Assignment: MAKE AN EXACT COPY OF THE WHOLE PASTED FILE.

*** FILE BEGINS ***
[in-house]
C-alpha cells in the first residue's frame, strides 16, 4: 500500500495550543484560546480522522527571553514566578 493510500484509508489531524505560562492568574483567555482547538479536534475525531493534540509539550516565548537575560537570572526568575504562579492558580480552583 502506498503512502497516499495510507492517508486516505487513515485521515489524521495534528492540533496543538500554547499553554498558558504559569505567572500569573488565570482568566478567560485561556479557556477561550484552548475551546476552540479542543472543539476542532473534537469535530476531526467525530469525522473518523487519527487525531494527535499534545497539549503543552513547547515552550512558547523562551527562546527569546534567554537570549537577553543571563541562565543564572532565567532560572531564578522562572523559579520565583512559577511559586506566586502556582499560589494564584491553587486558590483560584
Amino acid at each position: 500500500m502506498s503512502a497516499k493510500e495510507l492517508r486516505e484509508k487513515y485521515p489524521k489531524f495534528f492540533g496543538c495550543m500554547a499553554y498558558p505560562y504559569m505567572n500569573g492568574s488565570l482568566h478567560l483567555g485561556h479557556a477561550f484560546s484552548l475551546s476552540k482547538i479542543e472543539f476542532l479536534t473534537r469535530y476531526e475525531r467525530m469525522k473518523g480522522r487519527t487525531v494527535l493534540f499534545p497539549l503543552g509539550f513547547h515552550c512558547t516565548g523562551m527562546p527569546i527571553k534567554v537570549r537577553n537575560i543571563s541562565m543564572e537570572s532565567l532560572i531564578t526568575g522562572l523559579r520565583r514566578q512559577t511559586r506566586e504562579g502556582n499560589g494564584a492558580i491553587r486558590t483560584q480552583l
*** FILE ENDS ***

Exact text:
[in-house]
C-alpha cells in the first residue's frame, strides 16, 4: 500500500495550543484560546480522522527571553514566578 493510500484509508489531524505560562492568574483567555482547538479536534475525531493534540509539550516565548537575560537570572526568575504562579492558580480552583 502506498503512502497516499495510507492517508486516505487513515485521515489524521495534528492540533496543538500554547499553554498558558504559569505567572500569573488565570482568566478567560485561556479557556477561550484552548475551546476552540479542543472543539476542532473534537469535530476531526467525530469525522473518523487519527487525531494527535499534545497539549503543552513547547515552550512558547523562551527562546527569546534567554537570549537577553543571563541562565543564572532565567532560572531564578522562572523559579520565583512559577511559586506566586502556582499560589494564584491553587486558590483560584
Amino acid at each position: 500500500m502506498s503512502a497516499k493510500e495510507l492517508r486516505e484509508k487513515y485521515p489524521k489531524f495534528f492540533g496543538c495550543m500554547a499553554y498558558p505560562y504559569m505567572n500569573g492568574s488565570l482568566h478567560l483567555g485561556h479557556a477561550f484560546s484552548l475551546s476552540k482547538i479542543e472543539f476542532l479536534t473534537r469535530y476531526e475525531r467525530m469525522k473518523g480522522r487519527t487525531v494527535l493534540f499534545p497539549l503543552g509539550f513547547h515552550c512558547t516565548g523562551m527562546p527569546i527571553k534567554v537570549r537577553n537575560i543571563s541562565m543564572e537570572s532565567l532560572i531564578t526568575g522562572l523559579r520565583r514566578q512559577t511559586r506566586e504562579g502556582n499560589g494564584a492558580i491553587r486558590t483560584q480552583l